Error bounds for conic feasibility problems: case studies on the exponential cone ( recording )

    Abstract: A linear conic programming problem aims at minimizing a linear objective over the intersection of an affine set and a closed convex cone. The conic feasibility problems we study in this talk naturally arise from the optimality conditions of linear conic programming problems, which boil down to finding a point in the intersection of an affine set and a closed convex cone. While the distance to the intersection gives a precise measure of proximity of a point to being feasible, this distance can be much harder to compute than the distances to the affine set and the cone respectively. Thus, establishing bounds on the distance to the intersection based on the latter two distances (a.k.a. the error bound problem) is instrumental in the design of termination criteria for conic solvers and the study of convergence rate of algorithms. In this talk, we present a general framework for deriving error bounds for conic feasibility problems. Our framework is based on the classical concept of facial reduction, which is a fundamental tool for handling degeneracy in conic programs, and a new object called one-step facial residual function. We develop tools to compute these facial residual functions, which are applicable even when the projections onto the cones under study are not easy to analyze. We illustrate how our framework can be applied to obtain error bounds for the exponential cone. Exponential cone is a recent addition to the MOSEK commercial conic solver and allows the modeling of optimization problems involving power, exponential, logarithmic and entropy functions in the objective or constraint set. If time permits, we will also use our new error bound results to derive interesting new results in the study of Kurdyka-Lojasiewicz property. This is joint work with Scott B. Lindstrom and Bruno F. Lourenco.

    Bio: Ting Kei Pong is an associate professor in Department of Applied Mathematics at the Hong Kong Polytechnic University. He received a bachelor's degree in 2004 and an MPhil degree in 2006 from the Chinese University of Hong Kong. Pong received a Ph.D. from the Department of Mathematics at UW in 2011 followed by visiting an postdoctoral positions at Simon Fraser University, University of Waterloo and UBC Vancouver. He joined the Hong Kong Polytechnic University in 2014.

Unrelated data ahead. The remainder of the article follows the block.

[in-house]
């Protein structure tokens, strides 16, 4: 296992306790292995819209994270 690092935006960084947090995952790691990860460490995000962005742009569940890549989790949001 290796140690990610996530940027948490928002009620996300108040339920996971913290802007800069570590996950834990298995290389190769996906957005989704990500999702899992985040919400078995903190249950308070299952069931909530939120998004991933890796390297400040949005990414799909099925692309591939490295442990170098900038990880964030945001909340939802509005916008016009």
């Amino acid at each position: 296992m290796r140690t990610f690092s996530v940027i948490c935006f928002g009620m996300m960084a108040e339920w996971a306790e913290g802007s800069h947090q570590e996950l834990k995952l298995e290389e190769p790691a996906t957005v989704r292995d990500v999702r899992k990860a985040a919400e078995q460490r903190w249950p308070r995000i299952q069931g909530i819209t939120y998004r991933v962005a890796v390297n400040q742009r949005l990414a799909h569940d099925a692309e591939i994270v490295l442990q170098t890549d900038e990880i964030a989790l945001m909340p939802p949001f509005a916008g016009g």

Philippe Rigollet , MIT

    Monday May 22, 2023, 3:30 pm
    Gates Commons (CSE 691) Allen Center

    Statistical applications of Wasserstein gradient flows (recording)

    Abstract: Otto calculus is a fundamental toolbox in mathematical optimal transport, imparting the Wasserstein space of probability measures with a Riemmanian structure. In particular, one can compute the Riemannian gradient of a functional over this space and, in turn, optimize it using Wasserstein gradient flows. The necessary background to define and compute Wasserstein gradient flows will be presented in the first part of the talk before moving to statistical applications such as variational inference and maximum likelihood estimation in Gaussian mixture models.

    Bio: Philippe Rigollet is a Professor of Mathematics at MIT. He received his Ph.D. in mathematics from the University of Paris VI. in 2006. His work is at the intersection of statistics, machine learning, and optimization, focusing primarily on the design and analysis of statistical methods for high-dimensional problems. Rigollet's recent research focuses on statistical optimal transport and its applications to geometric data analysis and sampling. Please advertise it through your department's mailing list, and send it to anyone who may be interested.